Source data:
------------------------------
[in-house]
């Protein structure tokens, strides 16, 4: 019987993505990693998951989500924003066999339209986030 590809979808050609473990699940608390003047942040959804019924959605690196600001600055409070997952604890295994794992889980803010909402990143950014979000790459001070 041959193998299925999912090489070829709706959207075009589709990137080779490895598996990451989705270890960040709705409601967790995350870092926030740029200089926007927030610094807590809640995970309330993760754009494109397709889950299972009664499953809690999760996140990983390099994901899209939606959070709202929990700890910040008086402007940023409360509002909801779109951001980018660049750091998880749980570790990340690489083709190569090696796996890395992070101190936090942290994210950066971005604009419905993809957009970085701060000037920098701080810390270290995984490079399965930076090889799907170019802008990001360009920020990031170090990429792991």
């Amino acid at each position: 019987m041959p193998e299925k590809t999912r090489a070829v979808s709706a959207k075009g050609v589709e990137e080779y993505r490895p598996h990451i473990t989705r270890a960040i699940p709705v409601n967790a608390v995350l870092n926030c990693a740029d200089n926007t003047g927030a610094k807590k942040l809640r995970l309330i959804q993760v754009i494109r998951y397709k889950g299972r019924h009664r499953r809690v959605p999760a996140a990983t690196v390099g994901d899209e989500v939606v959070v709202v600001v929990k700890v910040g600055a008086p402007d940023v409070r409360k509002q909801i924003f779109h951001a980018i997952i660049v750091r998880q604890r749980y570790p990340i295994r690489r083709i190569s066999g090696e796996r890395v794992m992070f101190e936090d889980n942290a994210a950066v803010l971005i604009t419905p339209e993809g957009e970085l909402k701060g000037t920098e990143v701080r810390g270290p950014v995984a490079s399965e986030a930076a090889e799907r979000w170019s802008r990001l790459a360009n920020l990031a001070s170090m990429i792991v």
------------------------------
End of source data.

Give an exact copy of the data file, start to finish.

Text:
[in-house]
């Protein structure tokens, strides 16, 4: 019987993505990693998951989500924003066999339209986030 590809979808050609473990699940608390003047942040959804019924959605690196600001600055409070997952604890295994794992889980803010909402990143950014979000790459001070 041959193998299925999912090489070829709706959207075009589709990137080779490895598996990451989705270890960040709705409601967790995350870092926030740029200089926007927030610094807590809640995970309330993760754009494109397709889950299972009664499953809690999760996140990983390099994901899209939606959070709202929990700890910040008086402007940023409360509002909801779109951001980018660049750091998880749980570790990340690489083709190569090696796996890395992070101190936090942290994210950066971005604009419905993809957009970085701060000037920098701080810390270290995984490079399965930076090889799907170019802008990001360009920020990031170090990429792991």
């Amino acid at each position: 019987m041959p193998e299925k590809t999912r090489a070829v979808s709706a959207k075009g050609v589709e990137e080779y993505r490895p598996h990451i473990t989705r270890a960040i699940p709705v409601n967790a608390v995350l870092n926030c990693a740029d200089n926007t003047g927030a610094k807590k942040l809640r995970l309330i959804q993760v754009i494109r998951y397709k889950g299972r019924h009664r499953r809690v959605p999760a996140a990983t690196v390099g994901d899209e989500v939606v959070v709202v600001v929990k700890v910040g600055a008086p402007d940023v409070r409360k509002q909801i924003f779109h951001a980018i997952i660049v750091r998880q604890r749980y570790p990340i295994r690489r083709i190569s066999g090696e796996r890395v794992m992070f101190e936090d889980n942290a994210a950066v803010l971005i604009t419905p339209e993809g957009e970085l909402k701060g000037t920098e990143v701080r810390g270290p950014v995984a490079s399965e986030a930076a090889e799907r979000w170019s802008r990001l790459a360009n920020l990031a001070s170090m990429i792991v």